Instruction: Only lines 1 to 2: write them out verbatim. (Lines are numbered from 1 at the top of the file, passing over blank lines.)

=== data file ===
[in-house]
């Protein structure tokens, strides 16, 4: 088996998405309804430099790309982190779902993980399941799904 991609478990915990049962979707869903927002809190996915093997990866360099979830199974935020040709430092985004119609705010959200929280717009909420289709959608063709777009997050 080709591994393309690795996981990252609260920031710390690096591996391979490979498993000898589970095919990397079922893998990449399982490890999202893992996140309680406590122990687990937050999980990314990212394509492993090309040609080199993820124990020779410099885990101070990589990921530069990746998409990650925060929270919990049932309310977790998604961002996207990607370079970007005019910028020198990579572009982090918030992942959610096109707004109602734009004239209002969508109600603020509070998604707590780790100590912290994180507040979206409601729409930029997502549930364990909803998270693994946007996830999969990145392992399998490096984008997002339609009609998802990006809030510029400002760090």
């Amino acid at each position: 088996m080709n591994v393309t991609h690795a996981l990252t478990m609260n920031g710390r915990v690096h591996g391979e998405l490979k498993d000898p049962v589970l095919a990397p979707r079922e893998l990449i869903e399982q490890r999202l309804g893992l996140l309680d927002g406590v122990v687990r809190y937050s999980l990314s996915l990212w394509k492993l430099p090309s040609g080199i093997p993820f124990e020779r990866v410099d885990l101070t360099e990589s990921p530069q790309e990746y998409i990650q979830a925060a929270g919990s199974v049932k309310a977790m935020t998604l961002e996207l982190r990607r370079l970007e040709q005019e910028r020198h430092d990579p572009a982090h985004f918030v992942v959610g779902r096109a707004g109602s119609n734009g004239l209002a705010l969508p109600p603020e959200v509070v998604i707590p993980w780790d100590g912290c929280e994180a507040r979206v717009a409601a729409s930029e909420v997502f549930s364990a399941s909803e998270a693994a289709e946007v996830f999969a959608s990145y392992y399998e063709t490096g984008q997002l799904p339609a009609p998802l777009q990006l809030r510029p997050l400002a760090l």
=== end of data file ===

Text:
[in-house]
């Protein structure tokens, strides 16, 4: 088996998405309804430099790309982190779902993980399941799904 991609478990915990049962979707869903927002809190996915093997990866360099979830199974935020040709430092985004119609705010959200929280717009909420289709959608063709777009997050 080709591994393309690795996981990252609260920031710390690096591996391979490979498993000898589970095919990397079922893998990449399982490890999202893992996140309680406590122990687990937050999980990314990212394509492993090309040609080199993820124990020779410099885990101070990589990921530069990746998409990650925060929270919990049932309310977790998604961002996207990607370079970007005019910028020198990579572009982090918030992942959610096109707004109602734009004239209002969508109600603020509070998604707590780790100590912290994180507040979206409601729409930029997502549930364990909803998270693994946007996830999969990145392992399998490096984008997002339609009609998802990006809030510029400002760090």